FULLFILLMENT DAILY | Want to be as happy as the danes? find 3 ways here!
The Challenge: We all want more happiness but are we limiting ourselves by looking for an American brand of happiness?
The Science: Denmark has been voted as one of the happiest countries in the world for over forty years in a row. What’s their secret?
The Solution: Find 3 tips to being happy like a Dane.
Denmark, a small country in the north of Europe has been voted as one of the happiest countries in the world for over 40 years in a row by the OECD (Organization for Economic Co-Operation and Development). That is quite impressive. What has Denmark worked out as the secret to satisfied success that we can learn from?
In a new book, ‘The Danish Way of Parenting; a guide to raising the happiest kids in the world,” the authors lay out 6 main pillars that parents in Denmark instill into their children to perpetuate this cycle of well-being. Here are 3 things parents and non-parents alike can take away from the Danish Way to cultivate more happiness at home today.
In Denmark stories are not about happy endings. The Danes ‘keep it real’ so to speak-sometimes painfully real. Danish movies don’t wrap endings up with that familiar soothing music that lets you know that the hero will save the day, the boy will get the girl and all will be ok in the end. Rather, they leave you standing with your emotions flapping in the wind wondering how to feel. Although it seems counterintuitive, research actually shows that watching tragic or sad films can make you happier by bringing more attention to the positive aspects of your own life. They put you more in touch with your humanity in a ‘count your blessings’ kind of way. Even Hans Christian Andersen, one of the most famous Danes, has had some of his fairy tales modified to fit what adults deemed a culturally acceptable version for children. The original Little Mermaid, for example, doesn’t get the prince in the end, but rather dies from sadness and turns into sea foam. The better we get at being honest with ourselves about life, the more we can appreciate what it is and what it isn’t. There aren’t perfect lives or perfect endings and that’s ok. So the next time you reach for a syrupy sweet Hollywood film, consider something sadder-it might actually make you happier.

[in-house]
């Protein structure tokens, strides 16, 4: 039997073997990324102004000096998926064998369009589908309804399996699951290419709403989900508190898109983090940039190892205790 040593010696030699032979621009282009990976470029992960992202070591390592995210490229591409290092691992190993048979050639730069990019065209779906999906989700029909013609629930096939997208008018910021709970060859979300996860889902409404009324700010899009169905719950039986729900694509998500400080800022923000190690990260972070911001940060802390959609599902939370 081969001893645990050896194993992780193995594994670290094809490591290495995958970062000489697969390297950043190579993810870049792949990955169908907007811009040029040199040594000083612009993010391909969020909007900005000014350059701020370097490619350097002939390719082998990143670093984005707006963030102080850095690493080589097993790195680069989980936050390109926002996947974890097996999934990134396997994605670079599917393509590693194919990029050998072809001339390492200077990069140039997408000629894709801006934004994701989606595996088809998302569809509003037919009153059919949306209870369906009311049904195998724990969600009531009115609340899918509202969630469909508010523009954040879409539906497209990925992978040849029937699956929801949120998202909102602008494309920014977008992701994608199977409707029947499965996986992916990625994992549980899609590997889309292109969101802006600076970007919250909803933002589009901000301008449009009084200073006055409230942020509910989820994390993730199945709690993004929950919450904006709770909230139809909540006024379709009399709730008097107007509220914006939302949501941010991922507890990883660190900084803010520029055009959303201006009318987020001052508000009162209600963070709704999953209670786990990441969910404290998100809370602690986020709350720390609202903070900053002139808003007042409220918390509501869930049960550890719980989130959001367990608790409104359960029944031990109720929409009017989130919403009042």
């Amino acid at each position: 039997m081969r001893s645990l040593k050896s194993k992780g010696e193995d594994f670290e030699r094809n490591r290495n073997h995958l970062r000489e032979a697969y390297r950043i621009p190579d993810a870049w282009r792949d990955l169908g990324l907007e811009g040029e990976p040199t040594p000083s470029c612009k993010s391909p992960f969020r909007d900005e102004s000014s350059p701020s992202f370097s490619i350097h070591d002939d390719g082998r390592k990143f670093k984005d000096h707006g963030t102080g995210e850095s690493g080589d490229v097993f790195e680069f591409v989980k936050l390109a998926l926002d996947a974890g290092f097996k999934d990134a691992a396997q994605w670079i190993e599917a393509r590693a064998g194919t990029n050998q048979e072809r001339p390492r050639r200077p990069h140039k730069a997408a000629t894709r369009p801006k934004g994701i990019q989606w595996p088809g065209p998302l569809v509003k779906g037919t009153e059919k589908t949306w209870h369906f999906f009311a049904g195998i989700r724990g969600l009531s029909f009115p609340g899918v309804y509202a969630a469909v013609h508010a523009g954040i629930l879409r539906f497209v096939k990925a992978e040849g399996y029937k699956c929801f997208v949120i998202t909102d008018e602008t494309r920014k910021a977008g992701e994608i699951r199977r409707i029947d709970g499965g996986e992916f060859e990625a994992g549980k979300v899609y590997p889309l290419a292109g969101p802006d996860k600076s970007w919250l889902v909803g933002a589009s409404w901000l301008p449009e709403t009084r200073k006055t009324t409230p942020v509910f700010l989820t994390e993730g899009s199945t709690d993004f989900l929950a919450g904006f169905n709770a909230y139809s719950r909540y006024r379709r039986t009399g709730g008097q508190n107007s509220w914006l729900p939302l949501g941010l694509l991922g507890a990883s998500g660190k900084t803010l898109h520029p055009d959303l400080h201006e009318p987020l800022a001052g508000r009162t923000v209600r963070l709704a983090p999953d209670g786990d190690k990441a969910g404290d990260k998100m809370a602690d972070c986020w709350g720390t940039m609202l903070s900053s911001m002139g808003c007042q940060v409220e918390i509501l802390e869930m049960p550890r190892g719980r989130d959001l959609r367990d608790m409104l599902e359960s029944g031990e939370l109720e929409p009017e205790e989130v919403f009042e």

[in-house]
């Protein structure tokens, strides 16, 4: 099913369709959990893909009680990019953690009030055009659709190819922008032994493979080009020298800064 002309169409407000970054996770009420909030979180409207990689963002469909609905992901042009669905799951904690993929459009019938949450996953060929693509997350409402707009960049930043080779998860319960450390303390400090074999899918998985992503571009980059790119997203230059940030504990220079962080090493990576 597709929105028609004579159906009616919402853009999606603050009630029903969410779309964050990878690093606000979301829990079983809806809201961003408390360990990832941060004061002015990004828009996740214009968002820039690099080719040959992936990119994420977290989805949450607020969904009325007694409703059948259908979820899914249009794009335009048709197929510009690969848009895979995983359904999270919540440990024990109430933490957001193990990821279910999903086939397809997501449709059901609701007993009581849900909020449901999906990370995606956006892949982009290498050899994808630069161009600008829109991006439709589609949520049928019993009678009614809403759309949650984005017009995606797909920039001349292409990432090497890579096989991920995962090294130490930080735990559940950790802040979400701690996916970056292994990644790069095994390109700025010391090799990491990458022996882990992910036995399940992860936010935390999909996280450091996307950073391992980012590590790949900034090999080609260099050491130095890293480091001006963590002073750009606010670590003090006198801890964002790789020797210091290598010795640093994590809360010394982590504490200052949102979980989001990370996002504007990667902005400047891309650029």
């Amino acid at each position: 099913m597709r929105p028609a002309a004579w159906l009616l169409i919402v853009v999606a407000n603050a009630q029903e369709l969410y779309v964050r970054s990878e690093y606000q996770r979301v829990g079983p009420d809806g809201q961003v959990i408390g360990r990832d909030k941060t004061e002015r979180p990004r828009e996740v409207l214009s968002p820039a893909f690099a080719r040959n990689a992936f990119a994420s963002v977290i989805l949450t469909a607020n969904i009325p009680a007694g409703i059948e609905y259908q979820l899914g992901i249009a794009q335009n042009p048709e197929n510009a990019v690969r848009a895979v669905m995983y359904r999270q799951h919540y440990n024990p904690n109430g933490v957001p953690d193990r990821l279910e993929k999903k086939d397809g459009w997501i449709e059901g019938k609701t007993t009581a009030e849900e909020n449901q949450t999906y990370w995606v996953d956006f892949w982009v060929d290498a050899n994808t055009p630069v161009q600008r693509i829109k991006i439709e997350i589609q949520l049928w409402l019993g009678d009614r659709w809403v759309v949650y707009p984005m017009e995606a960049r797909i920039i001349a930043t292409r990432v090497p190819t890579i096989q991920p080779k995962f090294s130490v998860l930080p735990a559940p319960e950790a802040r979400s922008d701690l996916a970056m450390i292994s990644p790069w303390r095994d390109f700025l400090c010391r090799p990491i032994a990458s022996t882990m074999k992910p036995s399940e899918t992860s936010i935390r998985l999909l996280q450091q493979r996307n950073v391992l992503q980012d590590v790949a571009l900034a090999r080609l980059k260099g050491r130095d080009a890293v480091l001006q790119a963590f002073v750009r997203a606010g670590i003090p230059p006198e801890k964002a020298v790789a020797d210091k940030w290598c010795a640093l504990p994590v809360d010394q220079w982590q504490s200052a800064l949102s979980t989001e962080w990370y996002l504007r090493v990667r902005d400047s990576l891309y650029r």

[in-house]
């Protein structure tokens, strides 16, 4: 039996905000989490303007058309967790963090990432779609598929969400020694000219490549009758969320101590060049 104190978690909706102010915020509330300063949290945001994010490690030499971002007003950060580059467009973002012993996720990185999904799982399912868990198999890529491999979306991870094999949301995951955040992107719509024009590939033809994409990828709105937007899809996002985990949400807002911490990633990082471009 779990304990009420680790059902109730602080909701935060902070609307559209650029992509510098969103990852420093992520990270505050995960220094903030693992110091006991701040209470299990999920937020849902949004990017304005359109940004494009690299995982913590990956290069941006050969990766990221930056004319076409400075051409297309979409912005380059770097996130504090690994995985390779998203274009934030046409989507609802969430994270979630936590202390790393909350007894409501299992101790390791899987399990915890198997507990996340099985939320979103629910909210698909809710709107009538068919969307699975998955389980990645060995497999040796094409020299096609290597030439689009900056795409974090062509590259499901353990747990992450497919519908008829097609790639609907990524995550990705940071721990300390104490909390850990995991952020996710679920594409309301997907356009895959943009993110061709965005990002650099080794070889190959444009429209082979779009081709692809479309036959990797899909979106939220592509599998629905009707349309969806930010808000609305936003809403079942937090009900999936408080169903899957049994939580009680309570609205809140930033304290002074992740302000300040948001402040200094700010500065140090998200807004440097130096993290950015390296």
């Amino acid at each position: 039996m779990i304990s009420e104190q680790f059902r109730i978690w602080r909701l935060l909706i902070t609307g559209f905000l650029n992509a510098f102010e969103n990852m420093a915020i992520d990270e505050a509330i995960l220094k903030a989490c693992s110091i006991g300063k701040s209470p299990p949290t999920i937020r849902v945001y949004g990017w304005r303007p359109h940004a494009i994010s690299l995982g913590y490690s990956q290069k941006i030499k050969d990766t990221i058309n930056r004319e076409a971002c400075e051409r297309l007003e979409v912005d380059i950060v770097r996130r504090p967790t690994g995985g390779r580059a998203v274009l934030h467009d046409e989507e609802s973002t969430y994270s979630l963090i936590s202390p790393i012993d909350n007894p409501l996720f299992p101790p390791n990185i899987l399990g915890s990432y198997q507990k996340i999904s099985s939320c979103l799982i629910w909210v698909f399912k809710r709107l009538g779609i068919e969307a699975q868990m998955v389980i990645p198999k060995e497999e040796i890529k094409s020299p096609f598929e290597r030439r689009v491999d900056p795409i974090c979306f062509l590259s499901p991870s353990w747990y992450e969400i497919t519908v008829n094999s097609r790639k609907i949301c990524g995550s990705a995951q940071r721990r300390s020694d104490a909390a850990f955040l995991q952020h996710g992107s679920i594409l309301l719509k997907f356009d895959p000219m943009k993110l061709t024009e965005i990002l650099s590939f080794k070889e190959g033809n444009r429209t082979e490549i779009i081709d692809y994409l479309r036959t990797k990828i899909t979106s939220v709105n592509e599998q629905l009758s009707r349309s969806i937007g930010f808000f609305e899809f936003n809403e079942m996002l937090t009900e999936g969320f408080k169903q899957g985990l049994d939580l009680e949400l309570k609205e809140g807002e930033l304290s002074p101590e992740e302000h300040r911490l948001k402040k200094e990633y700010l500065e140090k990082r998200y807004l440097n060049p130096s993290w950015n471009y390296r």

Ask a Dane how they feel when the weather is gray and raining outside and they will unwittingly answer:
“Well it’s a good thing I am at work.”
“there is no bad weather only bad clothing.”
“I am looking forward to cozying at home tonight with the family”
Danes are what psychologists call realistic optimists. They aren’t over the top positive or optimistic. Rather, they filter out unnecessary negative information. They tune out negative words and occurrences and develop a habit of interpreting ambiguous situations in a more positive manner. Imagine you are looking at a painting. You see it as a negative picture. You start to move on but a guide stops you to point out many other subtle details in the painting you couldn’t see before. Now you see a much nicer picture when you focus on those extra details! You feel completely different about the picture and the way you recount the story will feel different too. This ability to deliberately reinterpret an event to feel better about it is called reframing and it has been proven to reduce anxiety and increase wellbeing. With practice, reframing becomes easier and the guide to pointing out the more positive storylines is you.
Provate a immaginare una riunione di famiglia senza “drammi”. Non ci sono discussioni a proposito della politica, problemi familiari, o i bambini rompiscatole della zia Jenny. Non ci sono commenti maligni o una pesante negatività. Ognuno aiuta l’altro in modo che non sia solo una persona a fare tutto il lavoro. Nessuno si vanta spropositatamente dei propri successi, nessuno attacca nessuno, o è in concorrenza con un altro. Si tratta di una interazione equilibrata che si basa sul godimento del momento, del cibo, dello stare insieme. In breve, un rifugio dal mondo esterno.
3. Togetherness and “hygge”
One of the number one predictors of happiness and well-being is quality time with friends and family. Our modern world doesn’t always allow for this but the Danish Way incorporates “hygge’ into everyday life to guarantee it. That is, cozy time with friends and loved ones. The word “hygge” dates back to the 19th century. It is derived from the Germanic word “hyggja” which means to think or feel satisfied. It is comfort and it is both an identity-related symbol and a mood to be in. Because Danes feel hygge is so important, they all work together to try to make it happen. It is a goal in itself for family and friends and it requires teamwork. They leave the drama at the door and focus on the “we” not the “me”. We have plenty of time to feel stressed in our lives but during “hygge” they make an effort to leave that stress behind. Feeling connected to others gives meaning and purpose to all of our lives and this is why the Danes value hygge so highly. It is surely one of the main reasons they are voted so consistently happy. As the saying goes; when you replace the “I” with a “we” even illness becomes wellness.
So perhaps if we focus more on living an authentic life-not a perfect one, try more reframing and practice ‘hygge’ we too can make it to the top of the happiness charts. Judging from the results, it’s certainly worth a try.
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